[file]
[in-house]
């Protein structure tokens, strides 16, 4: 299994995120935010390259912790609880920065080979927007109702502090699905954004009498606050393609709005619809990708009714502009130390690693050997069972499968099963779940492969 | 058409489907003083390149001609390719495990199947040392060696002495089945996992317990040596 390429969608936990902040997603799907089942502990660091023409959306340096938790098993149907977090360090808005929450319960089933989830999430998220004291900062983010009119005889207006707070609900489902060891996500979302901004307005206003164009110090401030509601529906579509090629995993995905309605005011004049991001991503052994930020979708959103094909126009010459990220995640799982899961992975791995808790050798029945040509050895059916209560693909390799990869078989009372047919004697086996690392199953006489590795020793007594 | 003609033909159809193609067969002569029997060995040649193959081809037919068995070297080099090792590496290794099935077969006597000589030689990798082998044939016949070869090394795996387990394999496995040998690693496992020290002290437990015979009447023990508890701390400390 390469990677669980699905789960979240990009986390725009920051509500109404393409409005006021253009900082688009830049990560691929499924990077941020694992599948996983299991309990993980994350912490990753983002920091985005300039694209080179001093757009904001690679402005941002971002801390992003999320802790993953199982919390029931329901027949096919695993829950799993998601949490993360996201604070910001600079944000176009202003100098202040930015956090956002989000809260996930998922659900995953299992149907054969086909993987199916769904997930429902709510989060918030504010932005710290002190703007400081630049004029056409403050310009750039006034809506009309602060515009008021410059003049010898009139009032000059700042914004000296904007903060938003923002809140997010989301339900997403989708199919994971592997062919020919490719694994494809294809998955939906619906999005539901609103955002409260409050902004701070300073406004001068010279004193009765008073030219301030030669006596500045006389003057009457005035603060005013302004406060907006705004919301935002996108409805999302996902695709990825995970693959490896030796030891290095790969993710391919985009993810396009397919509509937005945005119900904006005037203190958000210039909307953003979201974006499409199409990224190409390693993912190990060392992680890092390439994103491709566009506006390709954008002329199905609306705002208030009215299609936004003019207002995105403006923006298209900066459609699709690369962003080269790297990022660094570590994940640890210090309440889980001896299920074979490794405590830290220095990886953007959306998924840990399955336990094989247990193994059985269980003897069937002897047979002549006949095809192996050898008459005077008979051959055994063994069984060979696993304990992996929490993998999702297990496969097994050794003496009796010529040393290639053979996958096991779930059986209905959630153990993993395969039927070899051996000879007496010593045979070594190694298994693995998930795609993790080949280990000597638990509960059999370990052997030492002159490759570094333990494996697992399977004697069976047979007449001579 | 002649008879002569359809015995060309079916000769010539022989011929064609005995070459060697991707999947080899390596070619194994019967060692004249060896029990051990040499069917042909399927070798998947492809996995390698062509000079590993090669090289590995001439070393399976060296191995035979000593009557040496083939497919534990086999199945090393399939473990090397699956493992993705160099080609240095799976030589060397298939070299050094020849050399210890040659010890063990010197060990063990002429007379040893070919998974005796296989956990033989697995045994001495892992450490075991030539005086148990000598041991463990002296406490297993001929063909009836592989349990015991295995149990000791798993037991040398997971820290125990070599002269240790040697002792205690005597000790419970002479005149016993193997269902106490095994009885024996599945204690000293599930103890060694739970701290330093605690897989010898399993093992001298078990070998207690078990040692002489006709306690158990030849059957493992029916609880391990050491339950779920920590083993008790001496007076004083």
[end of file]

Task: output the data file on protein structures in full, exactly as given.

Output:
[in-house]
């Protein structure tokens, strides 16, 4: 299994995120935010390259912790609880920065080979927007109702502090699905954004009498606050393609709005619809990708009714502009130390690693050997069972499968099963779940492969 | 058409489907003083390149001609390719495990199947040392060696002495089945996992317990040596 390429969608936990902040997603799907089942502990660091023409959306340096938790098993149907977090360090808005929450319960089933989830999430998220004291900062983010009119005889207006707070609900489902060891996500979302901004307005206003164009110090401030509601529906579509090629995993995905309605005011004049991001991503052994930020979708959103094909126009010459990220995640799982899961992975791995808790050798029945040509050895059916209560693909390799990869078989009372047919004697086996690392199953006489590795020793007594 | 003609033909159809193609067969002569029997060995040649193959081809037919068995070297080099090792590496290794099935077969006597000589030689990798082998044939016949070869090394795996387990394999496995040998690693496992020290002290437990015979009447023990508890701390400390 390469990677669980699905789960979240990009986390725009920051509500109404393409409005006021253009900082688009830049990560691929499924990077941020694992599948996983299991309990993980994350912490990753983002920091985005300039694209080179001093757009904001690679402005941002971002801390992003999320802790993953199982919390029931329901027949096919695993829950799993998601949490993360996201604070910001600079944000176009202003100098202040930015956090956002989000809260996930998922659900995953299992149907054969086909993987199916769904997930429902709510989060918030504010932005710290002190703007400081630049004029056409403050310009750039006034809506009309602060515009008021410059003049010898009139009032000059700042914004000296904007903060938003923002809140997010989301339900997403989708199919994971592997062919020919490719694994494809294809998955939906619906999005539901609103955002409260409050902004701070300073406004001068010279004193009765008073030219301030030669006596500045006389003057009457005035603060005013302004406060907006705004919301935002996108409805999302996902695709990825995970693959490896030796030891290095790969993710391919985009993810396009397919509509937005945005119900904006005037203190958000210039909307953003979201974006499409199409990224190409390693993912190990060392992680890092390439994103491709566009506006390709954008002329199905609306705002208030009215299609936004003019207002995105403006923006298209900066459609699709690369962003080269790297990022660094570590994940640890210090309440889980001896299920074979490794405590830290220095990886953007959306998924840990399955336990094989247990193994059985269980003897069937002897047979002549006949095809192996050898008459005077008979051959055994063994069984060979696993304990992996929490993998999702297990496969097994050794003496009796010529040393290639053979996958096991779930059986209905959630153990993993395969039927070899051996000879007496010593045979070594190694298994693995998930795609993790080949280990000597638990509960059999370990052997030492002159490759570094333990494996697992399977004697069976047979007449001579 | 002649008879002569359809015995060309079916000769010539022989011929064609005995070459060697991707999947080899390596070619194994019967060692004249060896029990051990040499069917042909399927070798998947492809996995390698062509000079590993090669090289590995001439070393399976060296191995035979000593009557040496083939497919534990086999199945090393399939473990090397699956493992993705160099080609240095799976030589060397298939070299050094020849050399210890040659010890063990010197060990063990002429007379040893070919998974005796296989956990033989697995045994001495892992450490075991030539005086148990000598041991463990002296406490297993001929063909009836592989349990015991295995149990000791798993037991040398997971820290125990070599002269240790040697002792205690005597000790419970002479005149016993193997269902106490095994009885024996599945204690000293599930103890060694739970701290330093605690897989010898399993093992001298078990070998207690078990040692002489006709306690158990030849059957493992029916609880391990050491339950779920920590083993008790001496007076004083």